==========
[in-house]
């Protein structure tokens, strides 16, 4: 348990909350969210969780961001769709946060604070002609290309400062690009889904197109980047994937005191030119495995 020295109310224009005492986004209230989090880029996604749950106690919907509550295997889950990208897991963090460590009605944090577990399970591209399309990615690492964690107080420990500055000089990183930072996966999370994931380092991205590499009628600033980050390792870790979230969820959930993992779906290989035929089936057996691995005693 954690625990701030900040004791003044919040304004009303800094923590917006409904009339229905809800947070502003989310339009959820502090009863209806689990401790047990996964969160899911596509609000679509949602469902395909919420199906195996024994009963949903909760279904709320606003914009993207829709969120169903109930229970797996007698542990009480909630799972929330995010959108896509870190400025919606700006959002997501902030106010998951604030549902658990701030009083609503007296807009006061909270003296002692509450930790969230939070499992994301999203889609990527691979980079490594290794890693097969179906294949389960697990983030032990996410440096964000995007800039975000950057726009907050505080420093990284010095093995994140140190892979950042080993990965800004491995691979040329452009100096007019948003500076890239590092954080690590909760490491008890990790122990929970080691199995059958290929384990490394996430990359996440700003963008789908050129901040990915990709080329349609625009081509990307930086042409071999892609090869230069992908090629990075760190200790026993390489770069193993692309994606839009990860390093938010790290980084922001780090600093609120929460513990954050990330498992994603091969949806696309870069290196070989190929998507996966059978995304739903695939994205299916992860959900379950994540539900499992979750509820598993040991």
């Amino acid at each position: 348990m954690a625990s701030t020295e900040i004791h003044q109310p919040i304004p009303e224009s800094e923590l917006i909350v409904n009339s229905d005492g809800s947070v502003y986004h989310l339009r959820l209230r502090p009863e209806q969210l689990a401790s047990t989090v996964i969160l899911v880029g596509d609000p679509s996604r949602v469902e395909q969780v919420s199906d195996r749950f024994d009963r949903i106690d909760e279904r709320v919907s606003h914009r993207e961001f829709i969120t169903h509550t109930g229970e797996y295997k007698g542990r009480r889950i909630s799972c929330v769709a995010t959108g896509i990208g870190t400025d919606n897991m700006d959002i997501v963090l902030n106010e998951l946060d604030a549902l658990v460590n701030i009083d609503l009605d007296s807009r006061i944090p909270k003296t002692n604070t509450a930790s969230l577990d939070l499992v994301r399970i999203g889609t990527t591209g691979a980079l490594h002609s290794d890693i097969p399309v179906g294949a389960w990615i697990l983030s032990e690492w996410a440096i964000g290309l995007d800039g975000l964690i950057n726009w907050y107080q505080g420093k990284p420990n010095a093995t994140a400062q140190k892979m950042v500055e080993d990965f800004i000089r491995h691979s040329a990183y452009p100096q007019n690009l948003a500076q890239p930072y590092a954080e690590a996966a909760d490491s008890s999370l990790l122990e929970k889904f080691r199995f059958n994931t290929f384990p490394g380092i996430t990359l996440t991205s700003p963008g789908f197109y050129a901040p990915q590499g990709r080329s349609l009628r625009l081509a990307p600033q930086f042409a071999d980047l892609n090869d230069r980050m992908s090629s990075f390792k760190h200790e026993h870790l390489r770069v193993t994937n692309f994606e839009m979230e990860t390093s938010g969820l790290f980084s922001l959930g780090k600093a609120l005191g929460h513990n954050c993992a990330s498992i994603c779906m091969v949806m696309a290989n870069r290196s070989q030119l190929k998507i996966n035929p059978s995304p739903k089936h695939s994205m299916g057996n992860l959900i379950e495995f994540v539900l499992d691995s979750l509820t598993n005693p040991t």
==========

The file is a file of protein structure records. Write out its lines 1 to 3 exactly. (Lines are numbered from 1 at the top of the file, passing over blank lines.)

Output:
[in-house]
């Protein structure tokens, strides 16, 4: 348990909350969210969780961001769709946060604070002609290309400062690009889904197109980047994937005191030119495995 020295109310224009005492986004209230989090880029996604749950106690919907509550295997889950990208897991963090460590009605944090577990399970591209399309990615690492964690107080420990500055000089990183930072996966999370994931380092991205590499009628600033980050390792870790979230969820959930993992779906290989035929089936057996691995005693 954690625990701030900040004791003044919040304004009303800094923590917006409904009339229905809800947070502003989310339009959820502090009863209806689990401790047990996964969160899911596509609000679509949602469902395909919420199906195996024994009963949903909760279904709320606003914009993207829709969120169903109930229970797996007698542990009480909630799972929330995010959108896509870190400025919606700006959002997501902030106010998951604030549902658990701030009083609503007296807009006061909270003296002692509450930790969230939070499992994301999203889609990527691979980079490594290794890693097969179906294949389960697990983030032990996410440096964000995007800039975000950057726009907050505080420093990284010095093995994140140190892979950042080993990965800004491995691979040329452009100096007019948003500076890239590092954080690590909760490491008890990790122990929970080691199995059958290929384990490394996430990359996440700003963008789908050129901040990915990709080329349609625009081509990307930086042409071999892609090869230069992908090629990075760190200790026993390489770069193993692309994606839009990860390093938010790290980084922001780090600093609120929460513990954050990330498992994603091969949806696309870069290196070989190929998507996966059978995304739903695939994205299916992860959900379950994540539900499992979750509820598993040991």
């Amino acid at each position: 348990m954690a625990s701030t020295e900040i004791h003044q109310p919040i304004p009303e224009s800094e923590l917006i909350v409904n009339s229905d005492g809800s947070v502003y986004h989310l339009r959820l209230r502090p009863e209806q969210l689990a401790s047990t989090v996964i969160l899911v880029g596509d609000p679509s996604r949602v469902e395909q969780v919420s199906d195996r749950f024994d009963r949903i106690d909760e279904r709320v919907s606003h914009r993207e961001f829709i969120t169903h509550t109930g229970e797996y295997k007698g542990r009480r889950i909630s799972c929330v769709a995010t959108g896509i990208g870190t400025d919606n897991m700006d959002i997501v963090l902030n106010e998951l946060d604030a549902l658990v460590n701030i009083d609503l009605d007296s807009r006061i944090p909270k003296t002692n604070t509450a930790s969230l577990d939070l499992v994301r399970i999203g889609t990527t591209g691979a980079l490594h002609s290794d890693i097969p399309v179906g294949a389960w990615i697990l983030s032990e690492w996410a440096i964000g290309l995007d800039g975000l964690i950057n726009w907050y107080q505080g420093k990284p420990n010095a093995t994140a400062q140190k892979m950042v500055e080993d990965f800004i000089r491995h691979s040329a990183y452009p100096q007019n690009l948003a500076q890239p930072y590092a954080e690590a996966a909760d490491s008890s999370l990790l122990e929970k889904f080691r199995f059958n994931t290929f384990p490394g380092i996430t990359l996440t991205s700003p963008g789908f197109y050129a901040p990915q590499g990709r080329s349609l009628r625009l081509a990307p600033q930086f042409a071999d980047l892609n090869d230069r980050m992908s090629s990075f390792k760190h200790e026993h870790l390489r770069v193993t994937n692309f994606e839009m979230e990860t390093s938010g969820l790290f980084s922001l959930g780090k600093a609120l005191g929460h513990n954050c993992a990330s498992i994603c779906m091969v949806m696309a290989n870069r290196s070989q030119l190929k998507i996966n035929p059978s995304p739903k089936h695939s994205m299916g057996n992860l959900i379950e495995f994540v539900l499992d691995s979750l509820t598993n005693p040991t």